GW analyzes faculty diversity

GW is making strides to maintain a level of diversity in its faculty, according to the annual Report on Recruitment and Retention of Women Faculty and Faculty of Color.

Presented to the Faculty Senate last Friday by the Office of the Vice President for Academic Affairs, the report lends insight into the demographic makeup of the University’s faculty.

Of the University’s 970 faculty members for the academic year 1999-2000, 144 are minorities. There are 668 men, with 84 minority men, and 302 women, with 60 minority women.

The most striking portion of the report is a statistical comparison between the academic years 1988-`89 and 1999-`00. Since 1989, the University experienced a 95-percent increase in the number of faculty of color and a 49-percent increase in the number of women faculty. Minority increases during this period are particularly notable in the Asian population, but the increase of African-American and Hispanic faculty members has not seen similar growth, the report indicates.

Although we continue to show long-term gains in the number of women faculty and faculty of color, we are concerned about achieving further increases, particularly since the percentage of Black and Hispanic faculty members has not increased substantially over this period, according to the report.

Faculty positions, classified by tenured or tenure-track and non-tenure-track, give similar results. Men compose 69 percent of the faculty and hold 75 percent of tenured or tenure-track positions. Women, who comprise 31 percent of the faculty, hold 25 percent of tenured or tenure-track positions. Faculty of color comprise 15 percent of the total population and hold 13 percent of tenured or tenure-track positions.

Evidence suggests that our recruitment efforts have been successful over the past 11 years, according to the report, in reference to these statistics. The data indicates that while we continue to make progress, it is slow, and we cannot relax our efforts.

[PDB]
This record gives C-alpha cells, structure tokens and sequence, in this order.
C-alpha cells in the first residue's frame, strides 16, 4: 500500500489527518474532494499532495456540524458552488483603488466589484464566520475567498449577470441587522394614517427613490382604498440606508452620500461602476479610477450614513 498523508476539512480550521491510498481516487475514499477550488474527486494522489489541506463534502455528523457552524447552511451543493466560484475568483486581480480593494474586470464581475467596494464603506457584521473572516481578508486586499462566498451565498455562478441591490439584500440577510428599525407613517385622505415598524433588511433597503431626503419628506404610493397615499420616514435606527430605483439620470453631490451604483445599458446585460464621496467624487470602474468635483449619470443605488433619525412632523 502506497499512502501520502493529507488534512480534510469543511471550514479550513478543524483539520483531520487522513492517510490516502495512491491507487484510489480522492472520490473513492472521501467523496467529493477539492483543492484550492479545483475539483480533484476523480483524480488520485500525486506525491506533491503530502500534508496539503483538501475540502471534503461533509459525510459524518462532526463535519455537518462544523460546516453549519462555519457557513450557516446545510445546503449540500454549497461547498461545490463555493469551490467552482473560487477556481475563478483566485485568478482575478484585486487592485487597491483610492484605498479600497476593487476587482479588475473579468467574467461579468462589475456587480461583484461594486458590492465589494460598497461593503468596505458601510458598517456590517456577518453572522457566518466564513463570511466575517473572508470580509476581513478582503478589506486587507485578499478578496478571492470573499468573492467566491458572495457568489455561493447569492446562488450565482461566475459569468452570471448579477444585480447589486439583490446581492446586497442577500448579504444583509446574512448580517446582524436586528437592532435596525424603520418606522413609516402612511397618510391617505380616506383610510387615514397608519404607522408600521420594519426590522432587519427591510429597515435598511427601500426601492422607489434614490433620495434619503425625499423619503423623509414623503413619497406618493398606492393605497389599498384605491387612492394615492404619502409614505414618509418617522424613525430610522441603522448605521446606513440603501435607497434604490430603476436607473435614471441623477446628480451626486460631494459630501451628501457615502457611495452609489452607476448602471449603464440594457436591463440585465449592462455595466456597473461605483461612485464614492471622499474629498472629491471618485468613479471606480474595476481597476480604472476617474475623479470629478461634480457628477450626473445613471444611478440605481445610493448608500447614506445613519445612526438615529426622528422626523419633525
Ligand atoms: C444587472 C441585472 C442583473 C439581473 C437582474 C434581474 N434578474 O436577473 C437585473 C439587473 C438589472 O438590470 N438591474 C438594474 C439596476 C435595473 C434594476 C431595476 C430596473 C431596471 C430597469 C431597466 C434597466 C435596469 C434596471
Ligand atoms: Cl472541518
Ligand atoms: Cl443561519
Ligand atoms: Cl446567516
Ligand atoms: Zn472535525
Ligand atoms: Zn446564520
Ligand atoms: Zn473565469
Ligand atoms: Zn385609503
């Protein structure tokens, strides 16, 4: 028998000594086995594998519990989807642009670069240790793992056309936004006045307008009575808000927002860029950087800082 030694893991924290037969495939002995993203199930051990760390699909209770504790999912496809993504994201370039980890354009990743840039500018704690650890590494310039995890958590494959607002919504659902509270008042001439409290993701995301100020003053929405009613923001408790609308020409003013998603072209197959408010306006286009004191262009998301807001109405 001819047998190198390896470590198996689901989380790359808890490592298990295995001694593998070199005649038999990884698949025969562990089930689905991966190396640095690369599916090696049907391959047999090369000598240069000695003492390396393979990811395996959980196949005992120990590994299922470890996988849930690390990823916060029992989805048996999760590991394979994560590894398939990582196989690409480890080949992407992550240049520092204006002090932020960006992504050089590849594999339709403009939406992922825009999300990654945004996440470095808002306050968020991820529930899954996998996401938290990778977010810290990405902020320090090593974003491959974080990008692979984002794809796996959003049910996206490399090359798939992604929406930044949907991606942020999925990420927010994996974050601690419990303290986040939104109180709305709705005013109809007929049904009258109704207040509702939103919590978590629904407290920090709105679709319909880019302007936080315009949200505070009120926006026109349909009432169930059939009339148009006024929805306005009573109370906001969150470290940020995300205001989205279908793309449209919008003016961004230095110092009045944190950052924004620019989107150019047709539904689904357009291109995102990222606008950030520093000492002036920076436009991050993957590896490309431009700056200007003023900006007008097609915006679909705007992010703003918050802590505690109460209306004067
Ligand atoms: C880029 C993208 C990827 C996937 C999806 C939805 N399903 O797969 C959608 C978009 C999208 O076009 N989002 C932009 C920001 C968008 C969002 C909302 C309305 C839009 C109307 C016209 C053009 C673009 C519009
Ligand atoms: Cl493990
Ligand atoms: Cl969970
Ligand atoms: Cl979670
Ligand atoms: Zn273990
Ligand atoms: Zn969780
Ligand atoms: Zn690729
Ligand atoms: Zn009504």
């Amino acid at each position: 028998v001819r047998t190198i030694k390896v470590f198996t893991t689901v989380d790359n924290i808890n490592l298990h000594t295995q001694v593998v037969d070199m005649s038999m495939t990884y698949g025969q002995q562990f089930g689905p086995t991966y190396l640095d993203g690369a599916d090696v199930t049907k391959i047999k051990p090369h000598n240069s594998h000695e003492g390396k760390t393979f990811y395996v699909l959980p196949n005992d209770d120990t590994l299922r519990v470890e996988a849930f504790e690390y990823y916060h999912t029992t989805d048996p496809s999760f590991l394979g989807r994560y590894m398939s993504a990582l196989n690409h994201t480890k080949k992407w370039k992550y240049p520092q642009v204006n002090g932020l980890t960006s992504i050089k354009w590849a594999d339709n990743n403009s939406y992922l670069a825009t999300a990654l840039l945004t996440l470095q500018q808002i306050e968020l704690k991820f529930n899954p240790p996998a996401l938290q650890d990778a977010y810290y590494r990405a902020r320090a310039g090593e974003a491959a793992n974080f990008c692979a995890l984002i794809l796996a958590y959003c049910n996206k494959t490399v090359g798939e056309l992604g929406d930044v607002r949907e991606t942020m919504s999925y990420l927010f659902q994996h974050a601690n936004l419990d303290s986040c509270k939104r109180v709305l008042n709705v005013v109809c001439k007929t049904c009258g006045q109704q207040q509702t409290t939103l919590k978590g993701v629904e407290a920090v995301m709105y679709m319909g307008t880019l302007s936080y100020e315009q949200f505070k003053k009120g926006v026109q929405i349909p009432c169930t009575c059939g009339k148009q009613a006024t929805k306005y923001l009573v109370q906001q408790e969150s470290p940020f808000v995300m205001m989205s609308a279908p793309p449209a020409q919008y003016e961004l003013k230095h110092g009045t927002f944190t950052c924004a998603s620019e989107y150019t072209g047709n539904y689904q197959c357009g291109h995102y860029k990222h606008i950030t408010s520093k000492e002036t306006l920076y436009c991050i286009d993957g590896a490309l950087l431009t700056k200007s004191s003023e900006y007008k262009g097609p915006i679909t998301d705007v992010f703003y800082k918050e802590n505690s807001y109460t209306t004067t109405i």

Students said diversity is an important component of a well-rounded education.

I think that whoever is teaching a class has a very big impact on what students learn and how they learn it, freshman Hunter Elliot said. They definitely can lend a different perspective.

In the wake of last Friday’s report presented to the Faculty Senate, the University has several committees discussing issues of equity for minorities and women. The Faculty Senate approved in December a resolution for amending the Interim Policies and Procedures Governing Sexual Harassment Complaints. An ad-hoc committee was also formed to discuss sexual harassment.

The University continues to deal with complaints of sexual harassment, according to the report. Committed to maintaining a positive climate where individuals can pursue their academic and work activities in an atmosphere free from coercion and intimidation, we are determined to work toward alleviating occurrences of sexual harassment.

As indicated by national research, issues of sexual harassment go hand-in-hand with equity for women and minorities.

Quelling harassment and increasing diversity should be a main focus of the University’s efforts, freshman Liza Sacks said.

If all the professors were the same – if they were all white males – you wouldn’t be getting a diverse perspective of a certain subject, Sacks said. There should be a variety of diverse ethnicities and males and females.

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